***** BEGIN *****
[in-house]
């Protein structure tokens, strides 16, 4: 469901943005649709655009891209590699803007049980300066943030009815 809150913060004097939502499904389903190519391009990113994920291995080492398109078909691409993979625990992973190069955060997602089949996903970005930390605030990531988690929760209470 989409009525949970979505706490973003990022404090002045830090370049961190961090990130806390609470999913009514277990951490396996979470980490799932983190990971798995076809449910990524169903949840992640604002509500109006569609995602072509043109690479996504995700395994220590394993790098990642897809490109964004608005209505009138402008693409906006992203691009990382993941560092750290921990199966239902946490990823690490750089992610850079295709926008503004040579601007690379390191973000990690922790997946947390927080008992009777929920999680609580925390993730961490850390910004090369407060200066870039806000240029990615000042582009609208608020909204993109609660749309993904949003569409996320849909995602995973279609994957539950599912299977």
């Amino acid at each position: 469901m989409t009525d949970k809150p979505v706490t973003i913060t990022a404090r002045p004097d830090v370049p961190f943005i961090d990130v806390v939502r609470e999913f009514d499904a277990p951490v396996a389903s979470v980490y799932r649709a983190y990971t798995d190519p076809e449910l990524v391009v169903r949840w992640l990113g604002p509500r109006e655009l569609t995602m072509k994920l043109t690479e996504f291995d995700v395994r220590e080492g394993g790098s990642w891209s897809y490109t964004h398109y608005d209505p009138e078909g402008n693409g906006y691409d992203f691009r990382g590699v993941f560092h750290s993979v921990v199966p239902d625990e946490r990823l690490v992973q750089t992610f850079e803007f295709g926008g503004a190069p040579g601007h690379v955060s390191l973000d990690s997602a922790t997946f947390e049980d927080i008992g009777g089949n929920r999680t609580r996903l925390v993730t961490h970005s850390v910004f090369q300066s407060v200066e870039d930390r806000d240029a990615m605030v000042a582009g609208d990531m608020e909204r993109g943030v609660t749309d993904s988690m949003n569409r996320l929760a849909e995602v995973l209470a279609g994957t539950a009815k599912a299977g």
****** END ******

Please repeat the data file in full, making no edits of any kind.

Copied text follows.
[in-house]
């Protein structure tokens, strides 16, 4: 469901943005649709655009891209590699803007049980300066943030009815 809150913060004097939502499904389903190519391009990113994920291995080492398109078909691409993979625990992973190069955060997602089949996903970005930390605030990531988690929760209470 989409009525949970979505706490973003990022404090002045830090370049961190961090990130806390609470999913009514277990951490396996979470980490799932983190990971798995076809449910990524169903949840992640604002509500109006569609995602072509043109690479996504995700395994220590394993790098990642897809490109964004608005209505009138402008693409906006992203691009990382993941560092750290921990199966239902946490990823690490750089992610850079295709926008503004040579601007690379390191973000990690922790997946947390927080008992009777929920999680609580925390993730961490850390910004090369407060200066870039806000240029990615000042582009609208608020909204993109609660749309993904949003569409996320849909995602995973279609994957539950599912299977």
């Amino acid at each position: 469901m989409t009525d949970k809150p979505v706490t973003i913060t990022a404090r002045p004097d830090v370049p961190f943005i961090d990130v806390v939502r609470e999913f009514d499904a277990p951490v396996a389903s979470v980490y799932r649709a983190y990971t798995d190519p076809e449910l990524v391009v169903r949840w992640l990113g604002p509500r109006e655009l569609t995602m072509k994920l043109t690479e996504f291995d995700v395994r220590e080492g394993g790098s990642w891209s897809y490109t964004h398109y608005d209505p009138e078909g402008n693409g906006y691409d992203f691009r990382g590699v993941f560092h750290s993979v921990v199966p239902d625990e946490r990823l690490v992973q750089t992610f850079e803007f295709g926008g503004a190069p040579g601007h690379v955060s390191l973000d990690s997602a922790t997946f947390e049980d927080i008992g009777g089949n929920r999680t609580r996903l925390v993730t961490h970005s850390v910004f090369q300066s407060v200066e870039d930390r806000d240029a990615m605030v000042a582009g609208d990531m608020e909204r993109g943030v609660t749309d993904s988690m949003n569409r996320l929760a849909e995602v995973l209470a279609g994957t539950a009815k599912a299977g």